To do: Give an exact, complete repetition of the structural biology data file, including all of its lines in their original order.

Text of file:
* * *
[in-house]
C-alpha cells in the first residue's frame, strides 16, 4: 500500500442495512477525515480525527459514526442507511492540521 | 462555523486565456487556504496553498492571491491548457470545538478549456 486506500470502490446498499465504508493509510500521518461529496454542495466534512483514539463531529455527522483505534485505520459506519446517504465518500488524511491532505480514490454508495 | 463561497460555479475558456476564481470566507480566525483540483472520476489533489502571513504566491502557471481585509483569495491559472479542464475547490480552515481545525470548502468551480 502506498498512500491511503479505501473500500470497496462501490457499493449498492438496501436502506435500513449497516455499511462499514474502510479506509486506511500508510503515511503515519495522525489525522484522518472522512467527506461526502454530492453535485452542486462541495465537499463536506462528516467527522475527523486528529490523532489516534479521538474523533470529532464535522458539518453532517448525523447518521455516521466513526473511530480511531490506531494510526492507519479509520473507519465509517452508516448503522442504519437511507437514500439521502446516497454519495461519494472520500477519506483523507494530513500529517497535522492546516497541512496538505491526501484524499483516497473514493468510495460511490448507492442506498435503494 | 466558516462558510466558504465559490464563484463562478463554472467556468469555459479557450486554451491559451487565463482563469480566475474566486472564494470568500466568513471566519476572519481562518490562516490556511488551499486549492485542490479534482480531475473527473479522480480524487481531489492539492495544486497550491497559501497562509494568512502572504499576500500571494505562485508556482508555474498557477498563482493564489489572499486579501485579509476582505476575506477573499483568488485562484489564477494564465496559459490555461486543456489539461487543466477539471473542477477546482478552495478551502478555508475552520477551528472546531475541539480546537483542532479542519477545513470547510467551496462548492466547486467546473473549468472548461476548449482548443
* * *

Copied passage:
[in-house]
C-alpha cells in the first residue's frame, strides 16, 4: 500500500442495512477525515480525527459514526442507511492540521 | 462555523486565456487556504496553498492571491491548457470545538478549456 486506500470502490446498499465504508493509510500521518461529496454542495466534512483514539463531529455527522483505534485505520459506519446517504465518500488524511491532505480514490454508495 | 463561497460555479475558456476564481470566507480566525483540483472520476489533489502571513504566491502557471481585509483569495491559472479542464475547490480552515481545525470548502468551480 502506498498512500491511503479505501473500500470497496462501490457499493449498492438496501436502506435500513449497516455499511462499514474502510479506509486506511500508510503515511503515519495522525489525522484522518472522512467527506461526502454530492453535485452542486462541495465537499463536506462528516467527522475527523486528529490523532489516534479521538474523533470529532464535522458539518453532517448525523447518521455516521466513526473511530480511531490506531494510526492507519479509520473507519465509517452508516448503522442504519437511507437514500439521502446516497454519495461519494472520500477519506483523507494530513500529517497535522492546516497541512496538505491526501484524499483516497473514493468510495460511490448507492442506498435503494 | 466558516462558510466558504465559490464563484463562478463554472467556468469555459479557450486554451491559451487565463482563469480566475474566486472564494470568500466568513471566519476572519481562518490562516490556511488551499486549492485542490479534482480531475473527473479522480480524487481531489492539492495544486497550491497559501497562509494568512502572504499576500500571494505562485508556482508555474498557477498563482493564489489572499486579501485579509476582505476575506477573499483568488485562484489564477494564465496559459490555461486543456489539461487543466477539471473542477477546482478552495478551502478555508475552520477551528472546531475541539480546537483542532479542519477545513470547510467551496462548492466547486467546473473549468472548461476548449482548443